The accessibility issue is something that Neil Pinkerton at SNAE also touches on. With so much information readily available and international delivery so easy, consumers are finding it easier to obtain goods: “People have got access to a lot more info and products than they have historically, they know more about exchange rates than they ever have.”
Parallel importing may be just a fact of life these days but it can also be a distraction. Neil Pinkerton continues: “You can get bent all out of shape about it but look it’s a small world we live in now. The internet is a great thing, though, you’ll always get someone trying to get in and muddy the waters but if you’ve got a strong brand and a good marketing you should be able to get around it.”
But it’s an issue that isn’t going to go away all of its own volition. Says Andrew Way: “We took a significant amount of time from important aspects of our jobs such as supporting our dealers and supporting our market to fight these parasites.”
EDUCATING THE MARKET
Part of the hardware channel’s armoury in “fighting the parasites” is service and consumer education – product knowledge and advice. Consumers may have more access to information than ever before but Neil Pinkerton for one warns: “You know the saying ‘a little knowledge is a dangerous thing’?
“People whip onto the internet and see things and get excited about it but don’t quite understand fully what the implications of things are – so we still spend a lot of time training staff in retail stores, it’s one of our key things that we do all the time.”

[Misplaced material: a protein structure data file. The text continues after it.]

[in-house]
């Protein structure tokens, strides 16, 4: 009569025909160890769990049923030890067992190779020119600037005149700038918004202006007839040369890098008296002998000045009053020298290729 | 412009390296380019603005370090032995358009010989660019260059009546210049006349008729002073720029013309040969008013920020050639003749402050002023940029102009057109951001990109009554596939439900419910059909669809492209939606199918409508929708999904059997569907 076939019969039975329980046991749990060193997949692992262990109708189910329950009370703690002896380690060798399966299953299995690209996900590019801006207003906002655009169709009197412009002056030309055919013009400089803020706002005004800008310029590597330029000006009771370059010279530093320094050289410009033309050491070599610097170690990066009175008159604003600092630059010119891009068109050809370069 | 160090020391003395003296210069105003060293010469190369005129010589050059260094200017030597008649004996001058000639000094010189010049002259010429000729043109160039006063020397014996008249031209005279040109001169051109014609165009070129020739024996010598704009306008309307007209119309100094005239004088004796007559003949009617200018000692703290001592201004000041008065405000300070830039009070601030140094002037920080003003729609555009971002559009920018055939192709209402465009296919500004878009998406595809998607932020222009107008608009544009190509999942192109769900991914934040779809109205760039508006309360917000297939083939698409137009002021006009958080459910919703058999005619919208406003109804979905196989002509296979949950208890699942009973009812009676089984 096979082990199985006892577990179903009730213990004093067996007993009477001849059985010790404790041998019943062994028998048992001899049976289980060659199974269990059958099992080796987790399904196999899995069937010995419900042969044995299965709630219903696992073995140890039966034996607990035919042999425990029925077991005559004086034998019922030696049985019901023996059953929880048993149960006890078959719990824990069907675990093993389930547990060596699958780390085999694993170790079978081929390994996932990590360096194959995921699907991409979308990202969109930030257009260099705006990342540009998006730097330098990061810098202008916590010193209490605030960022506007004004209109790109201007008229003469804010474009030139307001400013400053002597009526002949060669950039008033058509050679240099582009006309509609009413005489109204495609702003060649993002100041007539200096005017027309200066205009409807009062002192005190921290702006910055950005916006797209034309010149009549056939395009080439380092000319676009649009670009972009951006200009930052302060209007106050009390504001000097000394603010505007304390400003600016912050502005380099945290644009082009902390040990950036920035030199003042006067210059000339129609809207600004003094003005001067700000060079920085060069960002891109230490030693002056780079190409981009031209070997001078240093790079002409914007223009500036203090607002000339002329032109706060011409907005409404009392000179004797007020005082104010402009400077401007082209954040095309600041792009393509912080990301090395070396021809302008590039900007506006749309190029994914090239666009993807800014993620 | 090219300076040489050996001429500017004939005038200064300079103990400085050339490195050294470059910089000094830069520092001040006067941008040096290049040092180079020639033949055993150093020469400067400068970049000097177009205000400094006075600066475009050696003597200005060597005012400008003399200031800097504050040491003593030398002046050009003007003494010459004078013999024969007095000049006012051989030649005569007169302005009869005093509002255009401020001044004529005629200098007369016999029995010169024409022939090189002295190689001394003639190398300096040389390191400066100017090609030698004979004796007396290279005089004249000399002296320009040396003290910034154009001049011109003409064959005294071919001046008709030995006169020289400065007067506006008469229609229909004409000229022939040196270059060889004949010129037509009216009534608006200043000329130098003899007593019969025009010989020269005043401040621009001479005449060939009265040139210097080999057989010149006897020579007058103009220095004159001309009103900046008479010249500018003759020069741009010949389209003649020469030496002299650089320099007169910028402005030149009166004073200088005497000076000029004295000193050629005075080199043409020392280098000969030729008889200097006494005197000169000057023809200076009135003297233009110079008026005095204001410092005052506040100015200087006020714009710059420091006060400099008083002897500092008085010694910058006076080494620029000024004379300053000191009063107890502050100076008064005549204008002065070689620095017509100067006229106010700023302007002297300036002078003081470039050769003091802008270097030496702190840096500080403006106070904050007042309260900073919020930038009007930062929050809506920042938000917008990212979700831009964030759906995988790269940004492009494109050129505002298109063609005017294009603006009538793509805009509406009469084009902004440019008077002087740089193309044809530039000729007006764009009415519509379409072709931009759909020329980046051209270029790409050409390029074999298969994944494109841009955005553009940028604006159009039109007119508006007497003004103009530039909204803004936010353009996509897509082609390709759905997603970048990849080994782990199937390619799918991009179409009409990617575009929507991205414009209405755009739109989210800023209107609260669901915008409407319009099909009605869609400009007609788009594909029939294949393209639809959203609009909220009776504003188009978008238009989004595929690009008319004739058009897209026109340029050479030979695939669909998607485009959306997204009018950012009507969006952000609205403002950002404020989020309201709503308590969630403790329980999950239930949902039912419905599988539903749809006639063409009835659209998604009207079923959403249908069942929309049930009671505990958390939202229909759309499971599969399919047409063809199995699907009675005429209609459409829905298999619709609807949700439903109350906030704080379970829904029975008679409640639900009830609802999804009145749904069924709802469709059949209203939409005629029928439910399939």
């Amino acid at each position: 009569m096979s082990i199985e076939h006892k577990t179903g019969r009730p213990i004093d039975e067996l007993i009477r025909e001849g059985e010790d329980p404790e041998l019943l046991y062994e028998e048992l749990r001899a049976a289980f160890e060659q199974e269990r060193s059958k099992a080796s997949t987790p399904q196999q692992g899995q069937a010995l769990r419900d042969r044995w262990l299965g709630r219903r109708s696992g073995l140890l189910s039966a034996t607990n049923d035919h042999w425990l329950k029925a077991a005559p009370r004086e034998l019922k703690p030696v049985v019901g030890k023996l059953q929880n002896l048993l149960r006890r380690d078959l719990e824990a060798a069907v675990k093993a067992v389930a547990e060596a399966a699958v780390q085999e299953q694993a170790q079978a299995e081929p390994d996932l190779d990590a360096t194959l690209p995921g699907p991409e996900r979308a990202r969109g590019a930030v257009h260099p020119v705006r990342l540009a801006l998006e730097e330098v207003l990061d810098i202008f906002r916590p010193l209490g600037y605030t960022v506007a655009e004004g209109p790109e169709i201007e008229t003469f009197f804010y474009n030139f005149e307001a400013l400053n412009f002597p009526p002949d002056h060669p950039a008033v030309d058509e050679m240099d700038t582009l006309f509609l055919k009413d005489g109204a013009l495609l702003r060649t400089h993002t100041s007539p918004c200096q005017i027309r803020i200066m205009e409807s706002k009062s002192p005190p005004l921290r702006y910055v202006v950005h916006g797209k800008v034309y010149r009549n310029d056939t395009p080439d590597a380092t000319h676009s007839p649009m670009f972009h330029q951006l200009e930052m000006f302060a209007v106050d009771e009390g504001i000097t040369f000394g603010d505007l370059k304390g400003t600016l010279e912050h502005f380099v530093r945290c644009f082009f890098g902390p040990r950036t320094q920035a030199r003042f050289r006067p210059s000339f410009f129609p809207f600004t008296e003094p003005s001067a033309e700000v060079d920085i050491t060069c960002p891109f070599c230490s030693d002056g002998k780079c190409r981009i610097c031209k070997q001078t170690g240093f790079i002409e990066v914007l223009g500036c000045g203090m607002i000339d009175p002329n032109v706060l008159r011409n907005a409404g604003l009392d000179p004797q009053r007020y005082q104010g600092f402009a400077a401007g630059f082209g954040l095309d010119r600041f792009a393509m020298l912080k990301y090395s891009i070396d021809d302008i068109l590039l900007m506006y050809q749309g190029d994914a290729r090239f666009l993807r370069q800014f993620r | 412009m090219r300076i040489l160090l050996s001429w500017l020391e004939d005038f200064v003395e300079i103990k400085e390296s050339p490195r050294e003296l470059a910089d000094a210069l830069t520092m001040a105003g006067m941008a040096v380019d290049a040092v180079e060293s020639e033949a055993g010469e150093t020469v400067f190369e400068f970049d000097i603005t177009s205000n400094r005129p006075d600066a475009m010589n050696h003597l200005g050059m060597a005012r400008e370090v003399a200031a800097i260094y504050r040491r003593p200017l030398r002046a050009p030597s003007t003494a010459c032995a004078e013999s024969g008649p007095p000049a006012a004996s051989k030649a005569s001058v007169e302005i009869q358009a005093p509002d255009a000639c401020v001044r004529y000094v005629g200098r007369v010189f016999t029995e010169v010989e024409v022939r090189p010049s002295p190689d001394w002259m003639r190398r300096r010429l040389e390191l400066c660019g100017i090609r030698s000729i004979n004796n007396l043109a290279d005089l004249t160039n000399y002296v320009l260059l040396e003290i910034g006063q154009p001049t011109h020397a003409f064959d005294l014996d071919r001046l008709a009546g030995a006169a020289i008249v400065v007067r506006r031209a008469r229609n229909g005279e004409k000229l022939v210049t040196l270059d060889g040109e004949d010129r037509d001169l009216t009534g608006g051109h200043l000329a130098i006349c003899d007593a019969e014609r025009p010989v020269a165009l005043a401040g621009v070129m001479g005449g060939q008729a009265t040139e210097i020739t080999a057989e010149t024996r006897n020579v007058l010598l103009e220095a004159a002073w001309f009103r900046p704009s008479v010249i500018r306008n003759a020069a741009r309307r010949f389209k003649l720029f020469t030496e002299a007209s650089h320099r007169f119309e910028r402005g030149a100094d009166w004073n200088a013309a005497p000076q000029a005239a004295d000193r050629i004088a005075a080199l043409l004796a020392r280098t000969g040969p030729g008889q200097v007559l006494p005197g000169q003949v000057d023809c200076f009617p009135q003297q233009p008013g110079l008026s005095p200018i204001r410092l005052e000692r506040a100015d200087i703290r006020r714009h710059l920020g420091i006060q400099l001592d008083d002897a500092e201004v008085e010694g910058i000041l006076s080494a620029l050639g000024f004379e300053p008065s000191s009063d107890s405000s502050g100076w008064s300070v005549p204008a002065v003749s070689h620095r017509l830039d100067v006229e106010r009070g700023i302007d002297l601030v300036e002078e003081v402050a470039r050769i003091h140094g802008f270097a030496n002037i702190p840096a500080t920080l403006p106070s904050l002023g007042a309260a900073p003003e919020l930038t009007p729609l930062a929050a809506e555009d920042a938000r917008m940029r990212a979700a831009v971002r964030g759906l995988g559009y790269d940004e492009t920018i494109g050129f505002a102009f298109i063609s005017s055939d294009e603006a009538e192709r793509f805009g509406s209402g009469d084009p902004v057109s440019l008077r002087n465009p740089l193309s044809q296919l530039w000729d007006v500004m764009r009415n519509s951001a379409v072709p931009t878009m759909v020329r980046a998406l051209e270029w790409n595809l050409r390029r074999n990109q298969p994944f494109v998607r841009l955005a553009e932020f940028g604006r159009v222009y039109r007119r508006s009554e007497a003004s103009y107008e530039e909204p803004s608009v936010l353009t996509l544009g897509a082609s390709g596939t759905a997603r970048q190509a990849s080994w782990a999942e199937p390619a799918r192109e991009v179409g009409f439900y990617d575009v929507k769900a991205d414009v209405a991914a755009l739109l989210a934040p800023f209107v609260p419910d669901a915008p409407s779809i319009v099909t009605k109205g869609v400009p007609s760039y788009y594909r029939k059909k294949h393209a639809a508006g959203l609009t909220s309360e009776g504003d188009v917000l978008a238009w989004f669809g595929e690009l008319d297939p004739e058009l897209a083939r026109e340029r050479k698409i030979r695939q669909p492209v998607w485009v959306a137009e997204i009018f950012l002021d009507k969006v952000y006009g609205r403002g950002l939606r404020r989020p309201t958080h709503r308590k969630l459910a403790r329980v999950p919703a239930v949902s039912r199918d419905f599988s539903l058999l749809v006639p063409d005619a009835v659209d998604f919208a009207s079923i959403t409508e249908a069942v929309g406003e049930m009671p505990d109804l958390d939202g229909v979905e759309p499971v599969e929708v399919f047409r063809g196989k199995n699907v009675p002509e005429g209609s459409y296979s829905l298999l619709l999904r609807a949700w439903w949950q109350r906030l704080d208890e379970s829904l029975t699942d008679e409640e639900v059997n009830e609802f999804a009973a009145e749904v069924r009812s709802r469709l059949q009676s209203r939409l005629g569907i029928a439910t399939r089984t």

Better educated retailers and merchants means a better educated marketplace, which can not only help marginalise the issue of parallel importing but actively boost sales. Andrew Way says: “Across our dealer network, the merchants that have truly committed to having knowledgeable staff are doing much better, especially with higher value product that they are converting into sales. They are lifting the average spend by solving the consumers’ problems or satisfying their need for product with the right solutions.”
Aaron Bell at Toolware Sales says there should be more emphasis placed on the education of younger tradespeople in the market: “It’s important to educate the new, younger customer that’s coming through,” going on to explain that as a result of the market suffering, many of the elder statesmen in the trade have retired and the passing on of hard won knowledge is simply not happening like it used to.
So while the much anticipated and very welcome ongoing surge in building consents may have not yet turned into sales, the general air of expectancy and buoyancy is certainly reflecting well on the sector. And sales are already up on last year, so this renewed growth should make the market for power and hand tools an exciting one looking forward.